A History of Britain’s Railways

Killin Railway

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Killin Railway

This line is closed.

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Clickable map of the Killin Railway.

Local area 


This line is in the Highlands. Other than the village at Killin there is very little population along the course of the line. Loch Tay is a long ribbon loch which runs north east to Aberfeldy.



The line was built after the Callander and Oban Railway as there was no convenient station for Killin, the station at Glenoglehead being some miles away and uphill. The line was not absorbed by the Caledonian Railway but survived to be merged with the London, Midland and Scottish Railway.

Description of route 


From Killin Junction to Loch Tay.

Killin Junction


The Killin Railway joined the Callander and Oban Railway at a west facing junction station. Trains ran from Loch Tay and Killin to Killin Junction to meet the services on the Dunblane to Oban line. The station was an exchange platform rather than a station for the local area.



This was a single platform station. This station did not possess a passing loop and, after closure of Loch Tay as a passenger station, passenger trains were gravity shunted while the locomotive took refuge in the goods yard. There was a falling gradient from Killin Junction to Loch Tay and the goods yard was approached from the south. The site is now a car-park.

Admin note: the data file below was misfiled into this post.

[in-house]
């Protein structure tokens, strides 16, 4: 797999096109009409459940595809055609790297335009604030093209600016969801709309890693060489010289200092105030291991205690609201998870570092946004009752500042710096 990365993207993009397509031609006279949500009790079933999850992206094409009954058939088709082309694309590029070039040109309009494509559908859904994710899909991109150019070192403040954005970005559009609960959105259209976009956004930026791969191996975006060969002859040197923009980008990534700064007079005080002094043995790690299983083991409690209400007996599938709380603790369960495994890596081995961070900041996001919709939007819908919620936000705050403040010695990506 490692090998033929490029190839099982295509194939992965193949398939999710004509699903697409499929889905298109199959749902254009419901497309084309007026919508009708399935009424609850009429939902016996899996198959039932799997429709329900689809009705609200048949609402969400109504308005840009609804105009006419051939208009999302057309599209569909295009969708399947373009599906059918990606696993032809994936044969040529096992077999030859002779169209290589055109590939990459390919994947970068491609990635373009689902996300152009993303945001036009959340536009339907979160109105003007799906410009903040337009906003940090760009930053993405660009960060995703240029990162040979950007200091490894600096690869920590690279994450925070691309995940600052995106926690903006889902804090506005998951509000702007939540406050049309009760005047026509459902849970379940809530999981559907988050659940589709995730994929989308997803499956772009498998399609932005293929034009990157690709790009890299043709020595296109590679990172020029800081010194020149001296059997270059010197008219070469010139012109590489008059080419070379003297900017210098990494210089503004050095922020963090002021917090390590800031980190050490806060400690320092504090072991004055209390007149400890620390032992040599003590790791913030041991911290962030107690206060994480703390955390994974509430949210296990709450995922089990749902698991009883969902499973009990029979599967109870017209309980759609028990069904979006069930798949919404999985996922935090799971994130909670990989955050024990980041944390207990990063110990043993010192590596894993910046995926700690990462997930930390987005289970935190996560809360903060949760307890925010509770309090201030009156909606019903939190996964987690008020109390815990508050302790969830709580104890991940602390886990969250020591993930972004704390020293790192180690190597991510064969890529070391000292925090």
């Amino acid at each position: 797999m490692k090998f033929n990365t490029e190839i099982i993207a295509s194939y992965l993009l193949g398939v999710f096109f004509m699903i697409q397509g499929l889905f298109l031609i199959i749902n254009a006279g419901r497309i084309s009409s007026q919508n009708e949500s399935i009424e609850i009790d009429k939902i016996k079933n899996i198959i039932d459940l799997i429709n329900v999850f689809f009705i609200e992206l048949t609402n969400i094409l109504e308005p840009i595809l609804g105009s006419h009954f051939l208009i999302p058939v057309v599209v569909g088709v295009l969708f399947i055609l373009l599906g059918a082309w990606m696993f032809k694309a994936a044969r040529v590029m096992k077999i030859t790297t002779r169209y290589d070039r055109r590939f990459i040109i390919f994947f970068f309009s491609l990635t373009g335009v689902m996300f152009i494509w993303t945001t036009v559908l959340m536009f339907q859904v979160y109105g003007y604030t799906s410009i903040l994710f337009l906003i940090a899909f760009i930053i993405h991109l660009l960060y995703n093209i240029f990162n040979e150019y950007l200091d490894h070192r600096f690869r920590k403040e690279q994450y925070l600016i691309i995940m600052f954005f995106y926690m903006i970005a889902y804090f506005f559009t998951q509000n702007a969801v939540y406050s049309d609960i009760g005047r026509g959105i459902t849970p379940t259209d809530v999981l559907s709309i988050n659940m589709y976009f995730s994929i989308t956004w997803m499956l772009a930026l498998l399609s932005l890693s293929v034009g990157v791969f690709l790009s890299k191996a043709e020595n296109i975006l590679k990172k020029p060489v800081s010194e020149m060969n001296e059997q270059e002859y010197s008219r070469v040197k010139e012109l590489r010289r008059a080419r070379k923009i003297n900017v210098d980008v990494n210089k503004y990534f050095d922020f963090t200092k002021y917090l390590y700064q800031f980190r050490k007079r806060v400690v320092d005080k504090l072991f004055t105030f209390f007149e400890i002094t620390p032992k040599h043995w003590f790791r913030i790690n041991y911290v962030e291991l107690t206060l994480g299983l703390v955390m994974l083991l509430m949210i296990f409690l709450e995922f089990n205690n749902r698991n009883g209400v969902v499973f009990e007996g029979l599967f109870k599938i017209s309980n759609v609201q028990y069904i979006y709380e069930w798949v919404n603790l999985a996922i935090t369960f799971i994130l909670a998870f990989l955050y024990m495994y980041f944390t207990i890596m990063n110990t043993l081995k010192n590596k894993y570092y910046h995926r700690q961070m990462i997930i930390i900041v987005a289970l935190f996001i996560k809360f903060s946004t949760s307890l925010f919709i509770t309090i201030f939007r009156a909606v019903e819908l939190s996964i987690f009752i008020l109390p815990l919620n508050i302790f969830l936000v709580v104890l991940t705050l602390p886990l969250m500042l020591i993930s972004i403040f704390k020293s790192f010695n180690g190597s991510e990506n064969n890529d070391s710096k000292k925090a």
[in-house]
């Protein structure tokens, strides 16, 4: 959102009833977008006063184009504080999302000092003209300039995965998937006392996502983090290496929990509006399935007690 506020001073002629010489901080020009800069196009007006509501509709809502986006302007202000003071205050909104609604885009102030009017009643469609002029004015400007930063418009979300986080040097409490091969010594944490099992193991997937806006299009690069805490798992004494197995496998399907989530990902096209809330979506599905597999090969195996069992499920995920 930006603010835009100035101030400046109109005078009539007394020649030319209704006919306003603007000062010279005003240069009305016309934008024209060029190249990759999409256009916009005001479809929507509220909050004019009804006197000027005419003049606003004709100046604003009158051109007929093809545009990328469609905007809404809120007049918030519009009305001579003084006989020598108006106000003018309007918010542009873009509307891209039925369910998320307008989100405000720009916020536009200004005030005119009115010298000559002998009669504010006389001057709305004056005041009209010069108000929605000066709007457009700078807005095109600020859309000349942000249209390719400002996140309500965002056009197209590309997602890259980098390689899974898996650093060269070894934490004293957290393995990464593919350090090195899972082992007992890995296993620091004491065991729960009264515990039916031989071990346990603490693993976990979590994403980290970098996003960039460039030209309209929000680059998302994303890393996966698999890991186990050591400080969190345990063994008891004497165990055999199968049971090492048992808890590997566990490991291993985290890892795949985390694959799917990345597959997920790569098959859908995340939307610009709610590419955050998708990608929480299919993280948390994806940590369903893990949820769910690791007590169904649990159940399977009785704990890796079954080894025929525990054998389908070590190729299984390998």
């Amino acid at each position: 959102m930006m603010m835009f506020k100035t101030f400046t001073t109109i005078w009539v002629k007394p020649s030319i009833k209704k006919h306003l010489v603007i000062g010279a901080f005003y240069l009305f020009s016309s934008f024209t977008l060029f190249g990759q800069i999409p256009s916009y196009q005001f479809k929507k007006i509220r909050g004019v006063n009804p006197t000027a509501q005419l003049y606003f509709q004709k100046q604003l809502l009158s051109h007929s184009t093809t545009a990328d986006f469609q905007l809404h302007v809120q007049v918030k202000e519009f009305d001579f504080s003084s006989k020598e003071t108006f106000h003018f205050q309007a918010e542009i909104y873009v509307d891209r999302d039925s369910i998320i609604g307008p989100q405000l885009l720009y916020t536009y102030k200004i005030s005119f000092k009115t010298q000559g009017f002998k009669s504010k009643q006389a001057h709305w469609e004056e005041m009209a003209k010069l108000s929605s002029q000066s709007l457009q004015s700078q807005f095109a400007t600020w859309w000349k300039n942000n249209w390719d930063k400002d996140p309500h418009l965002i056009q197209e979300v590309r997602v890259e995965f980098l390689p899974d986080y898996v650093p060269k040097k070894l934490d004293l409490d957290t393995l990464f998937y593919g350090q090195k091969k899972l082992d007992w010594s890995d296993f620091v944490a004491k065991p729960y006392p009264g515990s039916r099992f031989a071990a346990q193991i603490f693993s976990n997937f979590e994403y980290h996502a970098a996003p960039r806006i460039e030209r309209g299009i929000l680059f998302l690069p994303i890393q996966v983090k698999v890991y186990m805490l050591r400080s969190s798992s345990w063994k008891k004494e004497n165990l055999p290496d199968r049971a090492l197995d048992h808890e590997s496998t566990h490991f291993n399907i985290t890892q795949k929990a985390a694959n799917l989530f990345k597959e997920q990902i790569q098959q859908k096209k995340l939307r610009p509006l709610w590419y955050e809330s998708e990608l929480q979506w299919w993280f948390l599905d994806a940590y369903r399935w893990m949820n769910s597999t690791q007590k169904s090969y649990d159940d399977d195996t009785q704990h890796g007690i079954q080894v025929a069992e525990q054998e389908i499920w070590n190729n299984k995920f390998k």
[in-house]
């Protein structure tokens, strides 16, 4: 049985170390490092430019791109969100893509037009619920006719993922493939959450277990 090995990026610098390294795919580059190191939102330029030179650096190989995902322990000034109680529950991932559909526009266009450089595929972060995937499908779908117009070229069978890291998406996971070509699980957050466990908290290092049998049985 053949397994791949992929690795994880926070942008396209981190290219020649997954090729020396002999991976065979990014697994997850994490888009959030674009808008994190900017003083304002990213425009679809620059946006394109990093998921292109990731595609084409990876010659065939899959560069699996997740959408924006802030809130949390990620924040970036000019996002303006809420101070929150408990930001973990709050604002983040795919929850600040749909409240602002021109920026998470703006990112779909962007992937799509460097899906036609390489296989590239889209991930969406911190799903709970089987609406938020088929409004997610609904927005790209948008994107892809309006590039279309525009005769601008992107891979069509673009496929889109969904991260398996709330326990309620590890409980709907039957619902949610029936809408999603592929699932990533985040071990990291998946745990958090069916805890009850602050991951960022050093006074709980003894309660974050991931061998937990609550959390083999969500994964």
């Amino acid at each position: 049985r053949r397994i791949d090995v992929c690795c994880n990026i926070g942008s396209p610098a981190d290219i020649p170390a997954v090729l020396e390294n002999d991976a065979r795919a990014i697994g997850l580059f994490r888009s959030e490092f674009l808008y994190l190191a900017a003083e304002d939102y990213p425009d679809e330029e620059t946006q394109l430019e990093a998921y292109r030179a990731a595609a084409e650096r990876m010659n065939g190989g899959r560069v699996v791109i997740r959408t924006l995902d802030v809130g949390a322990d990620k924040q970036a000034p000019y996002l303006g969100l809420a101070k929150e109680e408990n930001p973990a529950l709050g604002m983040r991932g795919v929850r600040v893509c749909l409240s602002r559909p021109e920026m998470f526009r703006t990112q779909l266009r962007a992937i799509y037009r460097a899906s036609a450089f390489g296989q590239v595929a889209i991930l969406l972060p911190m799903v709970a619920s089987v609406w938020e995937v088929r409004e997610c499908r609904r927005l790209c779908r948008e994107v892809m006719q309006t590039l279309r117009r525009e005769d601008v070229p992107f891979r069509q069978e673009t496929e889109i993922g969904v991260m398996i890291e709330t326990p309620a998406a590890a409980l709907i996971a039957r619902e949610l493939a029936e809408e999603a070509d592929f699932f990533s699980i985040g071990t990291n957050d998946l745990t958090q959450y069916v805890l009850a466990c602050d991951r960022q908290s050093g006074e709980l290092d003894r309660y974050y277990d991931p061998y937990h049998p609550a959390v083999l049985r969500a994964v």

Loch Tay


This was a single platform station with a rounding loop. There was a line onto a small pier which also had a rounding loop. Boats operated from the Pier here, some running in connection with the Aberfeldy Branch of the Highland Railway. The station building is now a house.

Loch Tay Engine Shed


This was a short distance from Loch Tay station. The shed had a single road. The site of the shed is now a house. After closure of Loch Tay to passengers the shed here remained open for servicing the locomotives.

Page created on 11/03/1997
Page last edited on: 17/03/2012
Contact: Ewan Crawford